Well, folks, it is confession time again. The other day I was talking with a friend in Christ and she said, “Michael, I am not perfect. Only God is.” Without thinking, I got into my old “fix it” mode and commenced to tell that dear friend about things I had seen in them that needed to be tweaked… of course by me!
Thank God that she pulled me up short in the midst of my “fix- her- upper” and said, “Why do you do this? This really hurts me when you go at me like this.” I heard the hurt in her voice, stopped and apologized. She asked if I got in that mode because of how my parents treated me. I had to think about that. I grew up with a mother who was constantly finding fault with me. Pick, pick, pick. And my dad could never affirm me no matter how hard I tried to please him. As I thought about it, I concluded that some kind of superiority complex is being fed when I chose to point out the faults of others. This pattern is hard to break after being instilled in me during my formative years, by the military, many bosses I have had and again by some church leadership that I have been under.
Yet, what does the Bible say about such things? How about the above verse? Don’t use harmful words! I am an expert at using words that go in like a knife. It just comes naturally. One of my sons was an expert at verbal put-downs. While in his teens, he walked up to a blond girl, looked closely at her hair and asked, “Tell me, how do you dye your roots brown like that?” He and his buddies got a big laugh out of it, but she did not.
No, this is not what our opening verse is talking about. We are to let only helpful words that build people up come out of our mouths. So many of us find it easier to pull people down. After all, Satan is the accuser of the brethren and all too often he is right there to put words in our mouths so we can damage our fellow members of the body of Christ. I am so thankful that this dear sister showed me my fault. It was the Lord speaking through her and by the time she was through, I had tears in my eyes for what I had done to her with my words. Paul wrote:
“But now I am happy—not because I made you sad, but because your sadness made you change your ways. That sadness was used by God, and so we caused you no harm. For the sadness that is used by God brings a change of heart that leads to salvation—and there is no regret in that! But sadness that is merely human causes death.” (2 Corinthians 7:9-10 GNB)
Godly sorrow is a good thing. Paul has some hard things to say to the Corinthian church in his first letter, but because he spoke in the Spirit, it brought about a godly sorrow that led to their change of heart.
So what does it mean to speak words of correction under the influence of God? Paul wrote:
My friends, if someone is caught in any kind of wrongdoing, those of you who are spiritual should set him right; but you must do it in a gentle way. And keep an eye on yourselves, so that you will not be tempted, too. Help carry one another’s burdens, and in this way you will obey the law of Christ. (Galatians 6:1-2 GNB)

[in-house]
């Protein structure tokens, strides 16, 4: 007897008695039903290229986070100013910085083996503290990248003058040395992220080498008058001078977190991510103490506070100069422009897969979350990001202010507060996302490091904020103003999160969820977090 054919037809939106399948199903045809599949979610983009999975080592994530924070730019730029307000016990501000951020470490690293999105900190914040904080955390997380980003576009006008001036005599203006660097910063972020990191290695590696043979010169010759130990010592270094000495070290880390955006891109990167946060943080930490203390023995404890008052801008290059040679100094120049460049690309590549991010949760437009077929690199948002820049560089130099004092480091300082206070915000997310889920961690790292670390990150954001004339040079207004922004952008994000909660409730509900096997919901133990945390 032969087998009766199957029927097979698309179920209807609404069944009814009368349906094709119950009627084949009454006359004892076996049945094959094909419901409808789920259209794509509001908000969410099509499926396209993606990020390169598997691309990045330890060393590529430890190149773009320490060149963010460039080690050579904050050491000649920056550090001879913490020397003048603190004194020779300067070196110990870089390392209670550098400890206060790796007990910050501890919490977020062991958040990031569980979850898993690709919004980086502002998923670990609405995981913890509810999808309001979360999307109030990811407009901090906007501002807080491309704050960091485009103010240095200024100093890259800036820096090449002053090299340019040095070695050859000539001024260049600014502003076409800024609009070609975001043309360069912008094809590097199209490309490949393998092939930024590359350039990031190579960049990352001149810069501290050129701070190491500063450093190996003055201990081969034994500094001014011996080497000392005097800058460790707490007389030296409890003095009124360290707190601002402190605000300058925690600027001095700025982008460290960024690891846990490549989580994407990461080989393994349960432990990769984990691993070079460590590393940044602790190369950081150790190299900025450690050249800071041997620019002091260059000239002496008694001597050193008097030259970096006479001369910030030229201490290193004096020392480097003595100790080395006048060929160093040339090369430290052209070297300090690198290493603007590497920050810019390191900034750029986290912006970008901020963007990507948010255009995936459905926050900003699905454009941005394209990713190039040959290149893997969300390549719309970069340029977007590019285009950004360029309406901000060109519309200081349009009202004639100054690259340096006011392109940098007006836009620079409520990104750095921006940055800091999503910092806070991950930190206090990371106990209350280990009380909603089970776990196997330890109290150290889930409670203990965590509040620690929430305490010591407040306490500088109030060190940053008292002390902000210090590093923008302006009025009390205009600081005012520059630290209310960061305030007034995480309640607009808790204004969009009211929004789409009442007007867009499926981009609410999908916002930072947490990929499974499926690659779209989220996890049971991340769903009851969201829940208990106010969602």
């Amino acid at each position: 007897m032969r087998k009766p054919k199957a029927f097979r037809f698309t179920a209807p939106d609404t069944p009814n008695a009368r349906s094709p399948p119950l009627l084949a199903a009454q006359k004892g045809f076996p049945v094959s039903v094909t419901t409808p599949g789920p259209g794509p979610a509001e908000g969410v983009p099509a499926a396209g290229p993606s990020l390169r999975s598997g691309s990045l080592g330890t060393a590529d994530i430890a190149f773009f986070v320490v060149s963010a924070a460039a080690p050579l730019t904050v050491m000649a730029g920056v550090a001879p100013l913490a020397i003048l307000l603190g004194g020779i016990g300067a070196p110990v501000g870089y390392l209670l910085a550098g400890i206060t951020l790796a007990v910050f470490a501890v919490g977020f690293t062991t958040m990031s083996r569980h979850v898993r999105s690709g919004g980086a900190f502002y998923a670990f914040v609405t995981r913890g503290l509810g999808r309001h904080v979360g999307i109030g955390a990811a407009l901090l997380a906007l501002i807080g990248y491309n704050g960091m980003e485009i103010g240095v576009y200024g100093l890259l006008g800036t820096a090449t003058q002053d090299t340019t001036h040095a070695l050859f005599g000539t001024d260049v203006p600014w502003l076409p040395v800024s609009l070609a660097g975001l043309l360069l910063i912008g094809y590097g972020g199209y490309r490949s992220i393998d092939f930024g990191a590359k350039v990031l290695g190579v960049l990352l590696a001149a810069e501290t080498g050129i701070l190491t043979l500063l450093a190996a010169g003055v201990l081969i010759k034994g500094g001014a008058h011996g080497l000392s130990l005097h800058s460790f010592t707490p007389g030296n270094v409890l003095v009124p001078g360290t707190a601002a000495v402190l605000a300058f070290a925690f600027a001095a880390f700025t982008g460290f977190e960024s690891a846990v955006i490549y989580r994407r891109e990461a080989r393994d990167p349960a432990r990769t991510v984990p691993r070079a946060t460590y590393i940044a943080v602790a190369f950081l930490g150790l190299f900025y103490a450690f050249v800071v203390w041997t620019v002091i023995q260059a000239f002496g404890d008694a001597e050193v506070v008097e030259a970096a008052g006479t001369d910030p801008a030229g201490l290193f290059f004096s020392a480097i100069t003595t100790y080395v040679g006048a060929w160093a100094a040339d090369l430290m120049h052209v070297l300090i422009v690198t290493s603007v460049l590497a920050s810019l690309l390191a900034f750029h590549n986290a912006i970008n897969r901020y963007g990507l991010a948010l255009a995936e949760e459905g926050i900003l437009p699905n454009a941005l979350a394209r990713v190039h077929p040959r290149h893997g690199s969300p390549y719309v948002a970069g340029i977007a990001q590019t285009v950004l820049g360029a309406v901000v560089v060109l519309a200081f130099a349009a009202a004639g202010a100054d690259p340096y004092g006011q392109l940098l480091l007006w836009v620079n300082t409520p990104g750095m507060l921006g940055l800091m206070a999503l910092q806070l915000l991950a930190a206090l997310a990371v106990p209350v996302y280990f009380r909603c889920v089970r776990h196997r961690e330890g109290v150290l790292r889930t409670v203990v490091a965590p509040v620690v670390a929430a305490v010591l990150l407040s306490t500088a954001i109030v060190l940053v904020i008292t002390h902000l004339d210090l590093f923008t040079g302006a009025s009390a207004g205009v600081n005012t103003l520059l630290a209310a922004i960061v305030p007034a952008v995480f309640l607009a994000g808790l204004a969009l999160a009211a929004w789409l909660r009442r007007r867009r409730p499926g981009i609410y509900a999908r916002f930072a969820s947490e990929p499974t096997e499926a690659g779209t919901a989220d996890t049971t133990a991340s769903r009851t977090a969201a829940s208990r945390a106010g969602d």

There are four requirements here to set someone on the right course:
- We must be in the Spirit and led of the Spirit in what we are saying.
- We must do it with all gentleness.
- We need to search our own hearts and ask, “Am I correcting this person for their good or just so I can feel superior to them?”
- Finally, we are to help carry our brother’s and sister’s burdens. Some of them still have things to overcome (God knows we all do), but it might not be God’s timing for us to step in and “adjust” them, especially if we are doing it so we can feel more comfortable being around them. If we are really spiritual, God’s love in us should empower us to not be so hasty. “Love is patient and kind; it is not jealous or conceited or proud; love is not ill-mannered or selfish or irritable; love does not keep a record of wrongs;” (1 Corinthians 13:4-5 GNB)
I thanked this dear saint for calling me on my error. I had not been moved by the Spirit, but by pride in what I said. At first she didn’t want to say anything, just take it. The problem is that if we do not bring it to the Lord’s light when people wrong us, they are apt to do it again and make the rift between the two of us that much worse. If we are moved by the Spirit and are operating in His love, we can show another their error even when they are offending us. This too will be to their edification in the Spirit as the Lord empowers them to change.
We who are strong in the faith ought to help the weak to carry their burdens. We should not please ourselves. Instead, we should all please other believers for their own good, in order to build them up in the faith. For Christ did not please himself. Instead, as the scripture says, “The insults which are hurled at you have fallen on me.” (Romans 15:1-3 GNB)
God puts a high premium on unity and edification in the body of Christ. Let us always try to be motivated by God’s love and pray first to get God’s leading before we start correcting one of his precious ones. Let us build up others and provide what is needed, so that what you we say will do good to those who hear us.
Put off your old nature which belongs to your former manner of life and is corrupt through deceitful lusts, and be renewed in the spirit of your minds, and put on the new nature, created after the likeness of God in true righteousness and holiness. Therefore, putting away falsehood, let every one speak the truth with his neighbor, for we are members one of another. Be angry but do not sin; do not let the sun go down on your anger, and give no opportunity to the devil. (Ephesians 4:22-27 RSVA)
By the way, this sister and I both were blessed by the way that God led us to overcome in this situation and His love still binds us together in Christ as members one of another.